82°F
weather icon Clear

Colorful lesson: Kraft’s new book adds history to recreational pastime

When Boulder City resident Rudy Kraft finished his first book about Nevada in January, he knew he wasn’t going to stop there.

The book, “Nevada: A Strange State,” sold over 300 copies, but he had more to share about the Silver State.

Kraft’s next book is a coloring book titled “Let’s Color Hoover Dam,” which is full of pictures of the dam with all the plant and animal life that inhabits the area around it.

Kraft said the reason he chose a coloring book as his next project was because he noticed a lack of coloring books that could help you learn the history of a place.

“I was with my wife and we came across some coloring books,” Kraft said. “The first thing I noticed is that the coloring books were all abstract, none of them were pictures of history, so I told my wife that I would do a coloring book about the Hoover Dam.”

A coloring book created new challenges for Kraft, but he is no novice to illustration. He did the pictures for his first book and he is an avid drawer. In fact, he said he drew many of the pictures for his new book before he even thought about publishing.

“I have always loved to draw. I make sketches all the time,” Kraft said. “Some of the ideas I had for ‘Let’s Color Hoover Dam’ came from drawings I had been working on.”

Despite being an experienced illustrator, Kraft said he did experience a new challenge creating art that people could color but was still pleasing to the eye.

“Making a picture for a coloring book is very hard,” Kraft said. “You have to show people where to color. How do you make something like a cactus that looks nice, but is still really easy for people to fill in?”

The result of this challenge led Kraft to create pictures with strong lines separating different areas to color. For example, a picture of bighorn sheep has a series of finely drawn lines to help the colorer guide him or herself through the illustration.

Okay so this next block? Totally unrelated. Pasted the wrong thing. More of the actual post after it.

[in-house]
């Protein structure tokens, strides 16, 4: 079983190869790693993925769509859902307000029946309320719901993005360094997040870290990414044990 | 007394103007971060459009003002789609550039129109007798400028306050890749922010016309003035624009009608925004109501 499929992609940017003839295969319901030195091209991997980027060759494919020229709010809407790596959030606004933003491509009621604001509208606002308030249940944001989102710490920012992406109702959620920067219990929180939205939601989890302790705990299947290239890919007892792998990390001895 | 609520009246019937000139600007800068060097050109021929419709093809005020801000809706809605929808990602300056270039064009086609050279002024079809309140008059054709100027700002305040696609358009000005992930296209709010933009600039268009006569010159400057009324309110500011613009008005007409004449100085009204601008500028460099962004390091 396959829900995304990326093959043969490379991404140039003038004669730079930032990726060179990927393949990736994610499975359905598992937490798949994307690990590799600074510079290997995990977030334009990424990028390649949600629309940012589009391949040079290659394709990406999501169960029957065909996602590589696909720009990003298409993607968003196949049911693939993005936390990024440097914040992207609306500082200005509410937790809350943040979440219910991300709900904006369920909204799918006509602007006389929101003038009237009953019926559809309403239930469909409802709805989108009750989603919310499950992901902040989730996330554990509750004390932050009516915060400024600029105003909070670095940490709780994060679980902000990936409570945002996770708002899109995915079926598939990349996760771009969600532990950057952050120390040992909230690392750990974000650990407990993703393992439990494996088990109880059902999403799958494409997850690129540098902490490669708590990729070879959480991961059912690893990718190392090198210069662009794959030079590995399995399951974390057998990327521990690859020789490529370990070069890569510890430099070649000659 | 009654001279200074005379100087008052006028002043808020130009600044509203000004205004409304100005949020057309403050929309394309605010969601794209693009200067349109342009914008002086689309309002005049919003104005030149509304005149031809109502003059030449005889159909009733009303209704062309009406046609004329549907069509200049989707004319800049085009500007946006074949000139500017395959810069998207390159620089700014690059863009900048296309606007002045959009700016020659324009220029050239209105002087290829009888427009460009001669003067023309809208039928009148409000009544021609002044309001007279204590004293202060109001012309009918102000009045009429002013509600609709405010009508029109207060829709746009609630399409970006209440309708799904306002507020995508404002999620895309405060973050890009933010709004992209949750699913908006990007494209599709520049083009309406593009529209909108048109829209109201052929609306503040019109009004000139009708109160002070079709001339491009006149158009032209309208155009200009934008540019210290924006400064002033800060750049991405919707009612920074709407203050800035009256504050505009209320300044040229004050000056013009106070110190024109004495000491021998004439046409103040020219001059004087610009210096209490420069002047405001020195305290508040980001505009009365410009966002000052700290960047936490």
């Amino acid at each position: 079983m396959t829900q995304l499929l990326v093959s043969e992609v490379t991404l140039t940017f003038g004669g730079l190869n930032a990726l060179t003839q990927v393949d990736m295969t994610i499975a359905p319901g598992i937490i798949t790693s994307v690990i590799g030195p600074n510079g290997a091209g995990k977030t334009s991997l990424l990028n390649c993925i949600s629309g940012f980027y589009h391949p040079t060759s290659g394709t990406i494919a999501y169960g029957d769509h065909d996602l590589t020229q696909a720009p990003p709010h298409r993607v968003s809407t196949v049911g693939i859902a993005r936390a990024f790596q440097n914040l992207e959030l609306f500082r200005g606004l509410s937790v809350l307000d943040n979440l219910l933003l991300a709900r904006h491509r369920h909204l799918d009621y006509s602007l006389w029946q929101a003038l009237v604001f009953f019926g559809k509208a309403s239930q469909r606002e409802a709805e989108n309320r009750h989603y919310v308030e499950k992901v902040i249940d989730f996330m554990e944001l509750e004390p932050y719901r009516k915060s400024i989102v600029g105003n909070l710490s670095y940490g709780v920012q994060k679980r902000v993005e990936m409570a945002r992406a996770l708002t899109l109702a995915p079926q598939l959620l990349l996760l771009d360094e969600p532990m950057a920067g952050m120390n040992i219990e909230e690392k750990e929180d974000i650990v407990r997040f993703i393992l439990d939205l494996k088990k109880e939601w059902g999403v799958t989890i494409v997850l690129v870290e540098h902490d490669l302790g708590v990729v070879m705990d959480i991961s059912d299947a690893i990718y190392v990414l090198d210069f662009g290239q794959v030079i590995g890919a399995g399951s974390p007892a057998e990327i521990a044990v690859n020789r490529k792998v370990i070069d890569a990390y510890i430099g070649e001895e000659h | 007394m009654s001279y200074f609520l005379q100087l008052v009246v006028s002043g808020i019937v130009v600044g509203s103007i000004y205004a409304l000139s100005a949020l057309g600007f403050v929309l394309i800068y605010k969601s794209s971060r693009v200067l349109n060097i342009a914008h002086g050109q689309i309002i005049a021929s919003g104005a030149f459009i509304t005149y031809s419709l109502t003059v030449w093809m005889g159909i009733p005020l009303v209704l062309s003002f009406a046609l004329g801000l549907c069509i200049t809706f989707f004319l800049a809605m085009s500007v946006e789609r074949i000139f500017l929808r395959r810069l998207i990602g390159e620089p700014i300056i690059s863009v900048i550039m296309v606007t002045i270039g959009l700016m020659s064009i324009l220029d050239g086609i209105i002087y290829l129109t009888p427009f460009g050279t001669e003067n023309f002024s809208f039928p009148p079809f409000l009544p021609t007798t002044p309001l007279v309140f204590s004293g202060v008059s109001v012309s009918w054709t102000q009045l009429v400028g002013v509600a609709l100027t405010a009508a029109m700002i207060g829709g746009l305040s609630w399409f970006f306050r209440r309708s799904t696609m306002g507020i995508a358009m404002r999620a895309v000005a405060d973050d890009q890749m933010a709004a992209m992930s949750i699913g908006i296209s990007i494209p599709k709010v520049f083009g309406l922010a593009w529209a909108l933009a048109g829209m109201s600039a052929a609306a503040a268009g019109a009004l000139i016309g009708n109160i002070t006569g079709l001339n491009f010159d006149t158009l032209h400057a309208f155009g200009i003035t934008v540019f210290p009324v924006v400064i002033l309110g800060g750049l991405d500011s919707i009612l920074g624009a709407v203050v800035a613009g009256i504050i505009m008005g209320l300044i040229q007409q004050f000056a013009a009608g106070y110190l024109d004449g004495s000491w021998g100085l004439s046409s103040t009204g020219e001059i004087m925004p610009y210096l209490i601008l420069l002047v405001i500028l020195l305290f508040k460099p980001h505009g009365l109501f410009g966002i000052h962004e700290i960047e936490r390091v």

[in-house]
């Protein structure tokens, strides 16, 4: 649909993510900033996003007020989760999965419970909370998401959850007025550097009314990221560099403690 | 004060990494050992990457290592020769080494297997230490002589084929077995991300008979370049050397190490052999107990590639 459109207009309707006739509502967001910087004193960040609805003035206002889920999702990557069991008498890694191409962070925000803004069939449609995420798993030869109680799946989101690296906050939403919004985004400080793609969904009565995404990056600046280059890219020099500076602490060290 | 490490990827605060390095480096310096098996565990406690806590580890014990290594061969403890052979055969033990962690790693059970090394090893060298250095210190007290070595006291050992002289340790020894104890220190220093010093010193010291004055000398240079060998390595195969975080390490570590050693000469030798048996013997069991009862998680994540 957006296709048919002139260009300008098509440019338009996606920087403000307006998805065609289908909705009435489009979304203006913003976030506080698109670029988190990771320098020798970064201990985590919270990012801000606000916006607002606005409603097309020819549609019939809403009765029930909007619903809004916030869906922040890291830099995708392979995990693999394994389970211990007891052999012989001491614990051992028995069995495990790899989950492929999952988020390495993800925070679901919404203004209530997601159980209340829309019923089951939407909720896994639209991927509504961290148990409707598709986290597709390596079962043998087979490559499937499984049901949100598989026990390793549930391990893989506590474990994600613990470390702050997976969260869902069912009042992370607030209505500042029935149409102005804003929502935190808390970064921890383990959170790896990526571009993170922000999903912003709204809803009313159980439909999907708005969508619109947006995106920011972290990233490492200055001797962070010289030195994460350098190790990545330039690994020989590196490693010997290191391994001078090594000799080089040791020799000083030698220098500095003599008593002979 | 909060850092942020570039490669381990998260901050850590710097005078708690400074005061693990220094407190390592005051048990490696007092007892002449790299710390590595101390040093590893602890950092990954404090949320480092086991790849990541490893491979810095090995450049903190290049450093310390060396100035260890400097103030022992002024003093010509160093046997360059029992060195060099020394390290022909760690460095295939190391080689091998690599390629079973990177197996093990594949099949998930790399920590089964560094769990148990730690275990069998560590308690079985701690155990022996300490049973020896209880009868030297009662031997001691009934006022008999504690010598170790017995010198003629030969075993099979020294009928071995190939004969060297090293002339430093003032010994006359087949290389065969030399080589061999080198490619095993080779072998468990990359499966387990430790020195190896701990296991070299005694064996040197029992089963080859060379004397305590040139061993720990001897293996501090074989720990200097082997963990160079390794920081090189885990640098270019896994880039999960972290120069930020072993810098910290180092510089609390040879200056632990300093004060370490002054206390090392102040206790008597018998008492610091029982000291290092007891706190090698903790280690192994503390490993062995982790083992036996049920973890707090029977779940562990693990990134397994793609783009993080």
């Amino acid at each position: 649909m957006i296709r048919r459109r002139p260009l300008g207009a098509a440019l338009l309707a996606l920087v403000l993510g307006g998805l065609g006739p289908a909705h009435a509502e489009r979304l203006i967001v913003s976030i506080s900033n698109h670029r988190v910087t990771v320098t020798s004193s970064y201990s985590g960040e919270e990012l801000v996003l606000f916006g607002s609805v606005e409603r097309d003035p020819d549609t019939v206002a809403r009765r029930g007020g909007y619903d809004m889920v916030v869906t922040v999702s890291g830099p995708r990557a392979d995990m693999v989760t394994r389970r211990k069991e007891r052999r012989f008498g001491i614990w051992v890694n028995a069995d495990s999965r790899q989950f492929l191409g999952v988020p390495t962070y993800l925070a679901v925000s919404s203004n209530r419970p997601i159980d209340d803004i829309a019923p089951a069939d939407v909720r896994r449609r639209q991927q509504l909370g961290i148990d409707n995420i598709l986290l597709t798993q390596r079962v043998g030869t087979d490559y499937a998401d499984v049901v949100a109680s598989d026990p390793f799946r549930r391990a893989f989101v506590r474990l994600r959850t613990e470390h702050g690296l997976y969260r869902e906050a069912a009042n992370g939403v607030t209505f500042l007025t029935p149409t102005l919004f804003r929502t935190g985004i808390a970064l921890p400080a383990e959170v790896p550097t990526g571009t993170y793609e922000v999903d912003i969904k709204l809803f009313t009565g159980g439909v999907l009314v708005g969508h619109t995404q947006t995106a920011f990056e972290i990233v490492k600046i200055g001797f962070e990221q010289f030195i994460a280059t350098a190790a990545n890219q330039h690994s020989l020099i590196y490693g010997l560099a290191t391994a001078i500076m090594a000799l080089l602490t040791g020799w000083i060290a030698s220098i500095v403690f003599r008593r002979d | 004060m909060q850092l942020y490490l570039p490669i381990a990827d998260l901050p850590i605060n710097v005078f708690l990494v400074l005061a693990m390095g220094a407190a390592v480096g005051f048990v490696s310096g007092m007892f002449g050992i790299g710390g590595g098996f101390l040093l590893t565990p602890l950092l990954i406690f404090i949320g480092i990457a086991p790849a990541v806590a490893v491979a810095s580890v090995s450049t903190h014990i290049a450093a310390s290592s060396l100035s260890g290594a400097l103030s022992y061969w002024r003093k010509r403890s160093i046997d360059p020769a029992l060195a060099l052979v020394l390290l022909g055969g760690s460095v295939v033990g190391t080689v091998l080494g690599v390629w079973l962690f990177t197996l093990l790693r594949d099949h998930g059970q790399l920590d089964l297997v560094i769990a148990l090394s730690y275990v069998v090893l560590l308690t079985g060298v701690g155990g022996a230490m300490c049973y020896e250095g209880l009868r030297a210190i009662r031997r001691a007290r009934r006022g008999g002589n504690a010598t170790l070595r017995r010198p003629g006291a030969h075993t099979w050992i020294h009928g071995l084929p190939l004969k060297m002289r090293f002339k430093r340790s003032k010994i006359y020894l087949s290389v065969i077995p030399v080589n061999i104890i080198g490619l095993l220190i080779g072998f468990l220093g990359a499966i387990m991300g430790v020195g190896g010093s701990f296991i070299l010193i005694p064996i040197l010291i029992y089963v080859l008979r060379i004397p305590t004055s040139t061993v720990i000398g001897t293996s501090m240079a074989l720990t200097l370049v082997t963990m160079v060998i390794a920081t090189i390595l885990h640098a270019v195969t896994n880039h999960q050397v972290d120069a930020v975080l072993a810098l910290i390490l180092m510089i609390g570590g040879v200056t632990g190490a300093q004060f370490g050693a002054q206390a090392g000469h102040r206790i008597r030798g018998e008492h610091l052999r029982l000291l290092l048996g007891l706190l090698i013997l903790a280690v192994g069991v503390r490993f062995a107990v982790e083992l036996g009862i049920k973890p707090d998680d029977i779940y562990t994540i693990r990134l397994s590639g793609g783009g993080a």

Kraft said he spent hours drawing and redrawing pictures to find the balance between guiding the colorer through the painting and allowing that person the freedom to make whatever picture he or she wanted.

“The important thing I had to ask myself was how do I make something friendly to the colored pencil?” Kraft said. “I had to throw away a lot of drawings to answer that question, but I think I figured it out.”

Kraft dedicated the book to his wife, Mary Venable, who helped him research his last two books.

Kraft is self-publishing his coloring book and you can find it at Bella Marketplace on Wyoming Street or buy it online at lasvegasvisitor.com.

He has additional coloring books in the pipeline, including one for the Grand Canyon and another for Sedona, Arizona.

Contact reporter Max Lancaster at mlancaster
@bouldercityreview.com or at 702-586-9401. Follow him on Twitter @MLancasterBCR.

Don't miss the big stories. Like us on Facebook.
THE LATEST
Veterans continue to find ways to serve

Nevada’s Legislators come to Carson City every two years for in-person bill drafting and voting. During their “offseason,” as it were, they continue to communicate with constituents and stay on top of political activity statewide and on a national basis.

Horticulture expert answers desert garden questions

Q. The new growth on my bottle tree I bought in 2018 is dying (crusty), starting a month or so ago. After talking to the local nursery, I increased the watering and soaked it for about an hour and it now looks worse. I’m watering six days a week and each time the tree is getting 22 gallons.

Extreme heat wreaks havoc on homes, cars, people, pets

When the weather forecast shows a heat reprieve of triple digits under 110, we know this heat wave is more like a heat “tsunami.” These extreme temperatures call for extreme measures of readiness in order to safeguard our homes, cars, pets and loved ones, especially those who are most vulnerable.

Independence Day marked before Nevada was state

July 4 this year was on a Sunday, the first time since 2010. It marked the 245th anniversary since the first public reading of the Declaration of Independence in Philadelphia. And so here we are today.

Seen on Scene: At the Damboree

Celia Shortt Goodyear/Boulder City Review

Story Tellers Corner: Man’s passion to write unstoppable

An aptitude test he took in eighth grade gave Nathaniel Gee his first inkling that a career as an author might be something he would be interested in.